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UPDATED: 14/10/2022

14 October 1899, The siege of Kimberley begins. It will last 124 days

Telegraphic communications cut with outside world

In the Kimberley region before the war began on 11 October 1899, Boer commandoes had been gathering at Boshof and on the border of the OFS and the Cape Colony since September 1899.


Siege of Kimberley 1899

Likewise the British had also been planning since mid-1899. The senior British specialist sent to Kimberley was Major Henry Scott-Turner of the Black Watch (Royal Highlanders), who had been stationed as the magistrate in Umtali, Rhodesia, then in the process of being developed as a town.

Seconded to the BSA Company, Scott-Turner was not only a friend of Rhodes but also the son-in-law of Sir Lewis Michell, general manager of Standard Bank SA who was destined to take Rhodes’ seat on the Board of De Beers upon the latter’s death in 1902. Major Scott-Turner was subsequently placed in charge of the Kimberley Mounted Corps and was responsible for raising the Kimberley Light Horse (known as Rhodes’ Own, or Rhodes’ Horse).

Kimberley proved an easy place to plan a defence with the many various mine dumps (tailings) around its perimeters, and with the power and expertise of the De Beers Company, by the time war began many of the dumps were already fortified, the view from these natural defensive positions stretching for many kilometres in all directions. The perimeter would eventually be some 24 kilometres long. Defenders of Kimberley (including the Town Guard) would total 5409 armed men. In overall command was Lt-Colonel Robert Kekewich.

War began on 11 October 1899. On 12 October Commandant CJ Wessels crossed the OFS border into the Cape Colony with the Boshof, Jacobsdal and Kroonstad commandoes, taking up positions along the line from Olifantsfontein to Alexandersfontein. His HQ was positioned at Olifantsfontein. The total Boers amounted to some 1400 burghers with 3 guns. Including the Transvalers, the Boers would, at most, total some 7100 burghers with nine guns.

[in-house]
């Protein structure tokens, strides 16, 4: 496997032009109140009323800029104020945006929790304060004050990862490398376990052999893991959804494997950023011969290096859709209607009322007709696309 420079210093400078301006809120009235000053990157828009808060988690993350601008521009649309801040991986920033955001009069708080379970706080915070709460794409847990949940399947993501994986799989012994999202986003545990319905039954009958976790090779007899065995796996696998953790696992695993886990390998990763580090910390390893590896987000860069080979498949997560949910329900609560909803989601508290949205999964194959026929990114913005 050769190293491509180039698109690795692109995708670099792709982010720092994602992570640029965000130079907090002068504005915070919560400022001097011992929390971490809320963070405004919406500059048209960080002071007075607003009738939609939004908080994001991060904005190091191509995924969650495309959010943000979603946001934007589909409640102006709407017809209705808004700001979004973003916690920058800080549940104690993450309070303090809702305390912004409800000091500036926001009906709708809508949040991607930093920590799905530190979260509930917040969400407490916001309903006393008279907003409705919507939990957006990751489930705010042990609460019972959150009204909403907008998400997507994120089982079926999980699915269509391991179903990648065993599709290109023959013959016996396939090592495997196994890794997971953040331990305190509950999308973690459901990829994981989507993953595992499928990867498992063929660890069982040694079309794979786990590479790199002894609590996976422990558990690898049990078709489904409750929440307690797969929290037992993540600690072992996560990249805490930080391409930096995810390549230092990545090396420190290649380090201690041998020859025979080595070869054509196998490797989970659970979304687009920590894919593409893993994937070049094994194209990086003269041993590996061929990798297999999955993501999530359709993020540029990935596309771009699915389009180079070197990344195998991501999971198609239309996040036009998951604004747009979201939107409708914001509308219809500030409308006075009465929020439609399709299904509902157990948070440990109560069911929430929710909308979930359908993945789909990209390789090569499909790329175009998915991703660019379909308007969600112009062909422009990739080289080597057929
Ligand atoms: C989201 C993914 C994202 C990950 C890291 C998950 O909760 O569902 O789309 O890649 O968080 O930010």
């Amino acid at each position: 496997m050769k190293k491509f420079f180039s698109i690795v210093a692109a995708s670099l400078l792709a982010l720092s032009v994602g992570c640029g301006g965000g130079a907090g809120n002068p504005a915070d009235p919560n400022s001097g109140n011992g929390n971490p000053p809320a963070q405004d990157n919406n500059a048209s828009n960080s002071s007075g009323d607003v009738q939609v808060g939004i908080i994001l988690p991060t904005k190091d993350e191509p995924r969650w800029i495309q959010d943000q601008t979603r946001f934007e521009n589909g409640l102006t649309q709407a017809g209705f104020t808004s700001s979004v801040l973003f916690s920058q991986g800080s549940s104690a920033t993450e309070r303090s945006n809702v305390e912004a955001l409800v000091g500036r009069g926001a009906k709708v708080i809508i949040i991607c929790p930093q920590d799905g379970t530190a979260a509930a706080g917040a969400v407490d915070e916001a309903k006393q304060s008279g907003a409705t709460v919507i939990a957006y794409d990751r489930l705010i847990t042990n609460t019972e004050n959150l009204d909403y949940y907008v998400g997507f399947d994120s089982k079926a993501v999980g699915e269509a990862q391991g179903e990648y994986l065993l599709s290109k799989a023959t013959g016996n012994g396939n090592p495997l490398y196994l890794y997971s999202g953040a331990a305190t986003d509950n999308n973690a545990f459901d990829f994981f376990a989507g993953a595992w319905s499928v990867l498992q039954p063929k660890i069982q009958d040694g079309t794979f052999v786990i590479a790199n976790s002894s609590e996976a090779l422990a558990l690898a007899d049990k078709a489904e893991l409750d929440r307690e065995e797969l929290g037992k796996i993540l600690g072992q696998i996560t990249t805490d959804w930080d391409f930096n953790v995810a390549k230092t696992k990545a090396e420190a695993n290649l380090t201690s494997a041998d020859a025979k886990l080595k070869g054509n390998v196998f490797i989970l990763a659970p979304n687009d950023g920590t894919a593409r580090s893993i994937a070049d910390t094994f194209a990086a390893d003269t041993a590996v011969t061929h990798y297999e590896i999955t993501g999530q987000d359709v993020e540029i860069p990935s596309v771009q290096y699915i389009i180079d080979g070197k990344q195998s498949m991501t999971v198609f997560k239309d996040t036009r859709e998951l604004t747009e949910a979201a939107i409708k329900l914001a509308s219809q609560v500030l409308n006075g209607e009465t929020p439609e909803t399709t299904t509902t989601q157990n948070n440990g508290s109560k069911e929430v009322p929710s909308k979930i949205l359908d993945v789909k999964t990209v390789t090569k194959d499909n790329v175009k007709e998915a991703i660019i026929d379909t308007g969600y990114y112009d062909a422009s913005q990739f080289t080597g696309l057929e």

On 14 October telegraphic communications between Kimberley, Cape Town and northwards to Mafeking were cut at 21.15 (north) and at 21.45 (south). Messages were sent to the Modder River advising that the siege had begun.

14 October 1899, The siege of Kimberley begins. It will last 124 days


The reasons for the Siege

1. Kimberley was in a strategic position, but more importantly, close to the border of the Republic of the OFS
2. Kimberley was wealthy through diamonds, and the fall of Kimberley would be worth its weight in propaganda
3. The arrival in the town of Cecil Rhodes made the capture of Kimberley militarily essential, although the inactivity of the Boers makes this hard to believe
4. Resentment over the annexation of the diamond fields from the OFS to the Cape Colony
5. The Boers believed that Kimberley would surrender through siege tactics, even though sieges had not worked well in the 1880-1881 conflict between Great Britain and the Transvaal. The fact that Cronje and Joubert had both been in high positions during the 1880-1881 conflict was probably a keen component in the decision to besiege Kimberley.

The war and comparison of the three major besieged towns

Mafeking: A waste of the Boer force, and gave the British Empire something to cheer about. Apart from the Game Tree Fort attack by the British and the Sarel Eloff attack shortly before the relief, Mahikeng (modern spelling) was very similar to Kimberley. The big difference between the two was that Rhodes was in Kimberley and he had a better intelligence network than the British army. He also had access to the British High Command, and his money (and the Jameson raid) ensured that Kimberley’s citizen force was well armed. Both Mafeking and Kimberley should have been captured, Mafeking easily, while the Comte de Villebois-Mareuil considered Kimberley ripe for the picking.

Ladysmith: This siege is very different in that it should never have happened. The British Army under General White that found itself besieged should have been defeated by the Boers prior to the siege. It was different in that an entire army was besieged whereas both Kimberley and Mafikeng were dependent upon civilians for their safety. Ladysmith saw some major siege actions from both the British and the Boers.

From Kimberley Calls and Recalls on Facebook By Steve Lunderstedt

Aeon Computer Kimberley

About Steve Lunderstedt


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